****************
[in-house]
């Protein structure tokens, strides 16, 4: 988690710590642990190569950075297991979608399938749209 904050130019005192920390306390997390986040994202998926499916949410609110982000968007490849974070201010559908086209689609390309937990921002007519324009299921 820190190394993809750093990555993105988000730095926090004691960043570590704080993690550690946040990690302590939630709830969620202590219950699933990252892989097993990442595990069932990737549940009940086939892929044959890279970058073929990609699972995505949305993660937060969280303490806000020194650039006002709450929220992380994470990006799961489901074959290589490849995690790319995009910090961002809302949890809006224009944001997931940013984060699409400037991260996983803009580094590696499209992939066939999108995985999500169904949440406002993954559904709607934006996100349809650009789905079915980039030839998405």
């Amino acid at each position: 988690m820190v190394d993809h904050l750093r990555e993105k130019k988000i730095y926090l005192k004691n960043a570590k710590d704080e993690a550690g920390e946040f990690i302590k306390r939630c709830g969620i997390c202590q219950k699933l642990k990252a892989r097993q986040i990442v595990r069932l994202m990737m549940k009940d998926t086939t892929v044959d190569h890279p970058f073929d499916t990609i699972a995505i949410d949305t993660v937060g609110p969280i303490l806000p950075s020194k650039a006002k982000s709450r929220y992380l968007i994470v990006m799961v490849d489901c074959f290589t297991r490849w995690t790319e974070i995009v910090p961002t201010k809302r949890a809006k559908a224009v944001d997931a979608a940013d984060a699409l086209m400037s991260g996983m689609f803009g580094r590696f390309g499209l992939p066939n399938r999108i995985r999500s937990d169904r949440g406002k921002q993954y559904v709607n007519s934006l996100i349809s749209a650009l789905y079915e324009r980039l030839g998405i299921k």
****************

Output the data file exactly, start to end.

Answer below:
[in-house]
């Protein structure tokens, strides 16, 4: 988690710590642990190569950075297991979608399938749209 904050130019005192920390306390997390986040994202998926499916949410609110982000968007490849974070201010559908086209689609390309937990921002007519324009299921 820190190394993809750093990555993105988000730095926090004691960043570590704080993690550690946040990690302590939630709830969620202590219950699933990252892989097993990442595990069932990737549940009940086939892929044959890279970058073929990609699972995505949305993660937060969280303490806000020194650039006002709450929220992380994470990006799961489901074959290589490849995690790319995009910090961002809302949890809006224009944001997931940013984060699409400037991260996983803009580094590696499209992939066939999108995985999500169904949440406002993954559904709607934006996100349809650009789905079915980039030839998405």
């Amino acid at each position: 988690m820190v190394d993809h904050l750093r990555e993105k130019k988000i730095y926090l005192k004691n960043a570590k710590d704080e993690a550690g920390e946040f990690i302590k306390r939630c709830g969620i997390c202590q219950k699933l642990k990252a892989r097993q986040i990442v595990r069932l994202m990737m549940k009940d998926t086939t892929v044959d190569h890279p970058f073929d499916t990609i699972a995505i949410d949305t993660v937060g609110p969280i303490l806000p950075s020194k650039a006002k982000s709450r929220y992380l968007i994470v990006m799961v490849d489901c074959f290589t297991r490849w995690t790319e974070i995009v910090p961002t201010k809302r949890a809006k559908a224009v944001d997931a979608a940013d984060a699409l086209m400037s991260g996983m689609f803009g580094r590696f390309g499209l992939p066939n399938r999108i995985r999500s937990d169904r949440g406002k921002q993954y559904v709607n007519s934006l996100i349809s749209a650009l789905y079915e324009r980039l030839g998405i299921k």